By Ferris Jabr
In a viral YouTube video from October 2011 a 1-year-old girl sweeps her fingers across an iPad’s touchscreen, shuffling groups of icons. In the following scenes she appears to pinch, swipe and prod the pages of paper magazines as though they too were screens. When nothing happens, she pushes against her leg, confirming that her finger works just fine — or so a title card would have us believe.
The girl’s father, Jean-Louis Constanza, presents “A Magazine Is an iPad That Does Not Work” as naturalistic observation — a Jane Goodall among the chimps moment — that reveals a generational transition. “Technology codes our minds,” he writes in the video’s description. “Magazines are now useless and impossible to understand, for digital natives” — that is, for people who have been interacting with digital technologies from a very early age.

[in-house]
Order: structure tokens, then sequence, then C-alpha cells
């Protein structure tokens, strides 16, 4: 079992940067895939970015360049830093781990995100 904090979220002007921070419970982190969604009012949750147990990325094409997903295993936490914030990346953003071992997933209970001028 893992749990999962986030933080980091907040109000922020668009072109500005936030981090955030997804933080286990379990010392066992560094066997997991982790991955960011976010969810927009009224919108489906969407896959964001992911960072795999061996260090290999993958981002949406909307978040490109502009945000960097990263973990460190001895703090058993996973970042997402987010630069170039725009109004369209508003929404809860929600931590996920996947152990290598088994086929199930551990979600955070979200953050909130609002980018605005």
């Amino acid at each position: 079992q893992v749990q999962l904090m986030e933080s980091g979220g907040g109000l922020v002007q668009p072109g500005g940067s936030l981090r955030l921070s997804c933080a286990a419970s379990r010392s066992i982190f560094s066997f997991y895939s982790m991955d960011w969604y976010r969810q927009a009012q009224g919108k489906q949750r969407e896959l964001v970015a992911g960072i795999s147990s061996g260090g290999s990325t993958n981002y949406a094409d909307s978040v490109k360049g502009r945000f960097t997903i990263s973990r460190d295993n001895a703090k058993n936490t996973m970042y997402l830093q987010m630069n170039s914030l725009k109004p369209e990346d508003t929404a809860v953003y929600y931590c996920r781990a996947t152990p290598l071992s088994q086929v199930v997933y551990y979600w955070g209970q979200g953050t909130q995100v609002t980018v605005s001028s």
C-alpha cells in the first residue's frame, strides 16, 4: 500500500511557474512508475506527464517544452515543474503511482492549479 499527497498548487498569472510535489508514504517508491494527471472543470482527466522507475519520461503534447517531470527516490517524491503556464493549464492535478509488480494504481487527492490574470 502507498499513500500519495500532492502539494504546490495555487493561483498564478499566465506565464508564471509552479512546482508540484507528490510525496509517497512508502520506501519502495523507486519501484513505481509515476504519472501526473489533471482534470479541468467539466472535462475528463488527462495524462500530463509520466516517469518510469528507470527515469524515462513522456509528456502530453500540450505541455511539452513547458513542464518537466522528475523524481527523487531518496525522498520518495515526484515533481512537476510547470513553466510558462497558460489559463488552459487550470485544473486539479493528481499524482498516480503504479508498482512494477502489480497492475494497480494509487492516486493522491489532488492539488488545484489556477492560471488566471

Perhaps his daughter really did expect the paper magazines to respond the same way an iPad would. Or maybe she had no expectations at all — maybe she just wanted to touch the magazines. Babies touch everything. Young children who have never seen a tablet like the iPad or an e-reader like the Kindle will still reach out and run their fingers across the pages of a paper book; they will jab at an illustration they like; heck, they will even taste the corner of a book. Today’s so-called digital natives still interact with a mix of paper magazines and books, as well as tablets, smartphones and e-readers; using one kind of technology does not preclude them from understanding another.
Nevertheless, the video brings into focus an important question: How exactly does the technology we use to read change the way we read?
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